Our elegant dining room ideas, decorating solutions and expert advice will inspire you, whether you want to design a space for formal entertaining or create a distinct zone within an open-plan layout.
Everyone knows the best conversations happen over a meal, whether it is with family, a partner, or friends, so having somewhere to sit and eat is an important element to consider when designing your home.
These dining rooms have been designed with both practicality and looks in mind – comfortable and welcoming, they will cater to both dinner parties and every day dining for the family.
See more: Small dining room ideas – if you are designing a compact space
How can I decorate my dining room?
'Think carefully about how you intend to use the space,'advises Graeme Smith, Senior Designer at Second Nature and 1909 Kitchens. 'Is the dining area for informal snacks, having a coffee and reading the paper? Or will it be the key meeting point in the home where family congregate for meals or perhaps doubling as a place to catch up on paperwork?'
Invest in the best tableware you can afford, but don’t be seduced by unnecessary pieces; just buy what you need for your style of entertaining. Select dual-purpose items; for example a soup plate can also be used for pasta. Above all, choose what you love and collect slowly. That way, you will enjoy your tableware for life.
'If you want to mix and match tableware, key items such as linen and charger plates should remain constant as you experiment with the color, shape and pattern of china,’ explains Clifford Williams, Display Manager at Thomas Goode. ‘The current trend is for an eclectic mix with a sense of “organised chaos."’
Paint and wallpaper are great ways to give your dining space character and personality. According to Interior Designer Roselind Wilson. 'A good way to create an intimate space for dining is to choose a rich, opulent color palette and use it on the ceiling too.’
Dining room ideas
Create a curated dining room that's as beautiful to look at as it is relaxing to eat in.
1. Plan a coordinated look for an open-plan dining room
Large open plan rooms have their pluses and minuses; it’s fantastic having plenty of space for that much-desired airy, open feel, however it can be a struggle making everything work together harmoniously. The easiest way to achieve a coordinated look is to keep the colors similar throughout – pick one or two key colors and make sure they appear in both ends of the room.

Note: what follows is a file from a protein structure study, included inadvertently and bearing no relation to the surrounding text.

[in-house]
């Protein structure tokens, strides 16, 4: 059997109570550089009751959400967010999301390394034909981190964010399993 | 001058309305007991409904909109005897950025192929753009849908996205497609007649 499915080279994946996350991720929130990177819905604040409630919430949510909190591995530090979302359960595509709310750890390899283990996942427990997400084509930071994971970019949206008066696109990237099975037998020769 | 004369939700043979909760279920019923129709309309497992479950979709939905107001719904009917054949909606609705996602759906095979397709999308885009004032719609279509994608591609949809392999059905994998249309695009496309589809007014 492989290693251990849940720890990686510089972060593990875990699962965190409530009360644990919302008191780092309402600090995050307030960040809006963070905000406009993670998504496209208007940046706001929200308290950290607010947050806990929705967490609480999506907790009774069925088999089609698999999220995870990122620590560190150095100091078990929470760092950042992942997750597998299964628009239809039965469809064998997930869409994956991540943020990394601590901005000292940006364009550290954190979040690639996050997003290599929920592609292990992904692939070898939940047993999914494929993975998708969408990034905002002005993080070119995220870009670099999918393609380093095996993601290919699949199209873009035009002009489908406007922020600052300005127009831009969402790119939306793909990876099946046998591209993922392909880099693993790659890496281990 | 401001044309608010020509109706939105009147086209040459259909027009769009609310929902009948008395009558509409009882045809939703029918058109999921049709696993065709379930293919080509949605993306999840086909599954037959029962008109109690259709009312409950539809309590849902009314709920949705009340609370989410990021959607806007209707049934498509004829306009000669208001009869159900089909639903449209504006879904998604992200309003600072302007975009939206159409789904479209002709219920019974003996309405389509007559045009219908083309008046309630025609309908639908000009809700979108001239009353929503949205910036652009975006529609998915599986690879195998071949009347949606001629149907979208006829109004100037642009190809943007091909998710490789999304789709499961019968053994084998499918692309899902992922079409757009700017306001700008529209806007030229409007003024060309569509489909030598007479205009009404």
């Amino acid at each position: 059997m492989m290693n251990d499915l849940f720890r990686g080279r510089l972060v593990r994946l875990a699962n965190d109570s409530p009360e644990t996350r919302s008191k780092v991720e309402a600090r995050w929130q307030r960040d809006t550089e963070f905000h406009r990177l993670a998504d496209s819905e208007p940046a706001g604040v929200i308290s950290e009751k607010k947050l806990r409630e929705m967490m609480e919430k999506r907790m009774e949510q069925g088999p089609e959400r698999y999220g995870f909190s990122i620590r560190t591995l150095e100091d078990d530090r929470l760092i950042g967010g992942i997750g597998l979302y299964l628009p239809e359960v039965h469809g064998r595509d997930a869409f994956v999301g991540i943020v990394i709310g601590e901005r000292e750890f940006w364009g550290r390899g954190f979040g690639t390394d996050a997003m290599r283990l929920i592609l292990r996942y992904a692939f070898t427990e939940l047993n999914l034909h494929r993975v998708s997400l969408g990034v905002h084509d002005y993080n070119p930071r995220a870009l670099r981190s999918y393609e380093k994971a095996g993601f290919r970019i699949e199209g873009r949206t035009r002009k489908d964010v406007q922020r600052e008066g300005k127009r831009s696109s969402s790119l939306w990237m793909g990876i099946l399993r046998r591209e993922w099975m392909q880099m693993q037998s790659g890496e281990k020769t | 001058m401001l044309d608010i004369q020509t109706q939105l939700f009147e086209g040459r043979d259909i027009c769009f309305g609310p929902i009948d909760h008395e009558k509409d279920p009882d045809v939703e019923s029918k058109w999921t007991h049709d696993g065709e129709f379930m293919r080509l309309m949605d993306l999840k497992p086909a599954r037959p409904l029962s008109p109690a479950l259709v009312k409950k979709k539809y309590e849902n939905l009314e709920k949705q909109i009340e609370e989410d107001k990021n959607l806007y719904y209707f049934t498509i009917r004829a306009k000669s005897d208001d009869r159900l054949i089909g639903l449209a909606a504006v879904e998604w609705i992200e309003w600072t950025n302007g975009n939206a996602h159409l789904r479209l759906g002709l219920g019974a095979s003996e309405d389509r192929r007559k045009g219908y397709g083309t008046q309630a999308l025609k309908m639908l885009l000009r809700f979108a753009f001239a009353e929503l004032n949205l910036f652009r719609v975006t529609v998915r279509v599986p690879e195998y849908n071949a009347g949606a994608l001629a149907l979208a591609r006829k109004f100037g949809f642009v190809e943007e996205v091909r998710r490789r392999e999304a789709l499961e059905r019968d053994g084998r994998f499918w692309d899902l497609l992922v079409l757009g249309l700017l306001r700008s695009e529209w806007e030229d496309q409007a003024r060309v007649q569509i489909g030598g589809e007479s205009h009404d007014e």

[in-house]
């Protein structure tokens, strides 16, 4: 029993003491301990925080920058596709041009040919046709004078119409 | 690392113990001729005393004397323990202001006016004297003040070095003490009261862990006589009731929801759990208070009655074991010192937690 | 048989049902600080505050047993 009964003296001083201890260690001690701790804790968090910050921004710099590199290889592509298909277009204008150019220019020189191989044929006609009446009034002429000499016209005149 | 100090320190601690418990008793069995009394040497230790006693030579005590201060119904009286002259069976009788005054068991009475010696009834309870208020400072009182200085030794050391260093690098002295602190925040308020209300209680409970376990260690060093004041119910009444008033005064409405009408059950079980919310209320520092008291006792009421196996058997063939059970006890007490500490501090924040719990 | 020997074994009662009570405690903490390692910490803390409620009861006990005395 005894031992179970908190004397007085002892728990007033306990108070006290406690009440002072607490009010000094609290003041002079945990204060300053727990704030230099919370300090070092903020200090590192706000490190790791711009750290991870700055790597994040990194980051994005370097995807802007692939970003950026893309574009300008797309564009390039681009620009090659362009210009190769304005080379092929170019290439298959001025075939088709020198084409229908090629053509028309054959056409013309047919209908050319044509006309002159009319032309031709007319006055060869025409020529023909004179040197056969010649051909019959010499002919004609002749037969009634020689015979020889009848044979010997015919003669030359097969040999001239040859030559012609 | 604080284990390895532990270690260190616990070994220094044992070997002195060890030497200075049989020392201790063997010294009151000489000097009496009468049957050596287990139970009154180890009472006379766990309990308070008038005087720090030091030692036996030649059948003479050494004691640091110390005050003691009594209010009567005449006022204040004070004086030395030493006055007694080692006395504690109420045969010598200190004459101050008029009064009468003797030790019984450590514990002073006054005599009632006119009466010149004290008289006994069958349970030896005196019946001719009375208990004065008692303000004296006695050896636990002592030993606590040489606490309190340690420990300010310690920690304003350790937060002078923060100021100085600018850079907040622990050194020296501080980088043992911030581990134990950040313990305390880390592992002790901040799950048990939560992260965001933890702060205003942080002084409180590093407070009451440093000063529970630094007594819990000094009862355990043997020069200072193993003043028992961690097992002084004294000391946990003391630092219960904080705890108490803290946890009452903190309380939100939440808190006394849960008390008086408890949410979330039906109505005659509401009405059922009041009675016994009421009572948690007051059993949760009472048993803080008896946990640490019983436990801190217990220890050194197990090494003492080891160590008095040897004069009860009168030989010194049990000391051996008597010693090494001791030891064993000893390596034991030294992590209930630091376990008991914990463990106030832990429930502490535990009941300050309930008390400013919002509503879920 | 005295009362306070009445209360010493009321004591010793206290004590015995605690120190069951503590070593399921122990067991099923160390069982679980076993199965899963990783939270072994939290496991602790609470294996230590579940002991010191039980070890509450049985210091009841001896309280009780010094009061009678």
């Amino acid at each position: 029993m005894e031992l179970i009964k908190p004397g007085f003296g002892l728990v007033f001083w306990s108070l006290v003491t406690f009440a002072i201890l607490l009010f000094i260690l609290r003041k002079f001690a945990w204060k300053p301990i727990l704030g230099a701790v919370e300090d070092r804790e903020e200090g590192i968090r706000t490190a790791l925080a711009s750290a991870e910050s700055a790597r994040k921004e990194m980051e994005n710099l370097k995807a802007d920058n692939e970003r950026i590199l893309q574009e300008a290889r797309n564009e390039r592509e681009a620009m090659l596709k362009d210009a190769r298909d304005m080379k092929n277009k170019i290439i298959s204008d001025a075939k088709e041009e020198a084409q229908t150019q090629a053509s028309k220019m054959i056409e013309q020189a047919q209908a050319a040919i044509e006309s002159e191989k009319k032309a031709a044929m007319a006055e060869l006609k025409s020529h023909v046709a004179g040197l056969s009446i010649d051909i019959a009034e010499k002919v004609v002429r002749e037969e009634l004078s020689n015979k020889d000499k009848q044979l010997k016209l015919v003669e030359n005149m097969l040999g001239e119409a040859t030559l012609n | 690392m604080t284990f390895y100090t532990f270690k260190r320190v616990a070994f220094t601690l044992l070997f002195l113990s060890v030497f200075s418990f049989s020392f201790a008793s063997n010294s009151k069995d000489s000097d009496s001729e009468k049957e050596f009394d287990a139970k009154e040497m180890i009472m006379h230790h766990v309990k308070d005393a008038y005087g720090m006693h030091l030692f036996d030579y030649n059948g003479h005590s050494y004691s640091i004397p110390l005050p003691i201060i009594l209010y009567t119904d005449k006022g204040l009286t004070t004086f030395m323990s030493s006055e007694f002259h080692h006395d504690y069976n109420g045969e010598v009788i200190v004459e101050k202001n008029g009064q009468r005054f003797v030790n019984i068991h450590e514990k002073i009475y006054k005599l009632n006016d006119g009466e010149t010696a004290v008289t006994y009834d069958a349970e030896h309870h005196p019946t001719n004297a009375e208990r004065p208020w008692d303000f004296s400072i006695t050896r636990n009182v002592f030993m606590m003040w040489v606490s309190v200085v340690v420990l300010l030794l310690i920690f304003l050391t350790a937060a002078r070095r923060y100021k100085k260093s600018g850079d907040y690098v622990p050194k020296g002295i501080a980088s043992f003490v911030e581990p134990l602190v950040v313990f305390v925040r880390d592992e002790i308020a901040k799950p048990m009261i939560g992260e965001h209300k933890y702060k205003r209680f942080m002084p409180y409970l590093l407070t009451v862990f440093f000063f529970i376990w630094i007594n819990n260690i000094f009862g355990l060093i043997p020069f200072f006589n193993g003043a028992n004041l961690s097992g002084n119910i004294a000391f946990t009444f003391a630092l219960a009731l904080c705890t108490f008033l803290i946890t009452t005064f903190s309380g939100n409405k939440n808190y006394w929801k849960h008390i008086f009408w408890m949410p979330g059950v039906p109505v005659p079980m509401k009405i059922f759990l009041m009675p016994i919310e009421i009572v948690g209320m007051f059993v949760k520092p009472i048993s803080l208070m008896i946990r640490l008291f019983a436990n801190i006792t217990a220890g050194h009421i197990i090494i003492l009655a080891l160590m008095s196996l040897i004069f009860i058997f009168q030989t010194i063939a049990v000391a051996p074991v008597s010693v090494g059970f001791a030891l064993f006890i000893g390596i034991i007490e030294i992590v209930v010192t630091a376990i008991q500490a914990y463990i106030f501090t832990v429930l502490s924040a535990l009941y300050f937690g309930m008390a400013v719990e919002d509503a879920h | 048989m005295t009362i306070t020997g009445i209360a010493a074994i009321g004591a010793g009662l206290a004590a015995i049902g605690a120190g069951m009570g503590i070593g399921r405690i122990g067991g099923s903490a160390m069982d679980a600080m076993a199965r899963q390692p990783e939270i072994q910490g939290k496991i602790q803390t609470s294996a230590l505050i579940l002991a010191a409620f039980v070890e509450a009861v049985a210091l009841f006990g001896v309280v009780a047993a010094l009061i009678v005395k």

2. Add a round table for sociable dining
Create a sociable and relaxing atmosphere in your dining room with a circular table; it’s less formal, plus you can squeeze in extra chairs and stools if need be. And when you’re finished entertaining? Tuck the table away in a corner.
3. Make room for elegant, comfortable dining in a kitchen
Even very small spaces can often accommodate an open-plan dining area. In a compact kitchen, consider using banquette seating, fitted into a corner or even on one side of an island, to create a cozy dining spot.
4. Build a dining area into a bay window to maximize space
In living areas, try using the space creatively: window seating can be combined with a table for impromptu dining, while extendable tables can provide multi-functional space.
5. Make the most of a narrow space
Hallways and studies can also work well as dining areas. Consider a narrow table in a large hall, while a study or book-filled library with a table at its centre can create atmospheric dining options.
6. Create a fun feel for a family dining area
A decorative oilcloth makes a practical alternative to a traditional fabric tablecloth; this striking world map design has been stapled into place for a neat finish. Add an old school map on the wall to continue the cartographic theme.
7. Pick dining furniture in wood for warmth
If you want a dining table but don’t have space for a large traditional style, why not choose a small, round, bistro one? It will be a perfect place to sit and have your morning coffee and croissant, as well as adding a little Parisian chic to a previously unused corner of your dining room.
8. Create a window seat banquette for a relaxed look
Make the most of every nook, and the architectural features of your home, by utilising a window seat as dining seating. The built-in bench on one side of the table will save space, as they are flush with the wall. To avoid the set-up looking too unbalanced, choose non-bulky folding chairs for the side opposite the window.
9. Hang a feature light over the dining table
It is worth devising lighting schemes early on, allowing for functional down lighters, and more decorative fittings. An oversized light suspended above a dining table helps to delineate the space. Ask your electrician to wire zones on different circuits so you can adjust the mood. Wherever possible, try to accentuate natural light. If you have a double-height space or, a single-storey extension, consider installing skylights or a roof lantern.
10. Ensure light shed on the table is warm
There’s nothing like a large table to create a warm, friendly and often lively atmosphere in the kitchen. However, layout will be dictated to some extent by the shape and footprint of your room and may mean a separate table and chairs aren’t workable. Instead a split-level peninsular may suit the space and still achieve the social focal point you have in mind. Weigh up a variety of options: a full table, breakfast bar or a small perch point on the end of a run of cabinets. The dining element could even be a full feature area, stretching along the back of an island.
11. Introduce color and pattern with fabric
'Chairs, rugs and window treatments are a great way to introduce color and character to a dining room, so pops of color and a mix of materials will add some personality to the interior,' says Graeme Smith.
12. Frame the dining table with artwork
‘The dining room has become the social hub of the home,' explains Interior Designer, Emma Sims Hilditch. 'Opt for natural tones such as soft browns, gentle greys and creamy nudes which serve as a beautiful base for interchangeable soft furnishings. Try adding bright patterned cushions to a dining room chair, or colorful artwork to a bare wall.'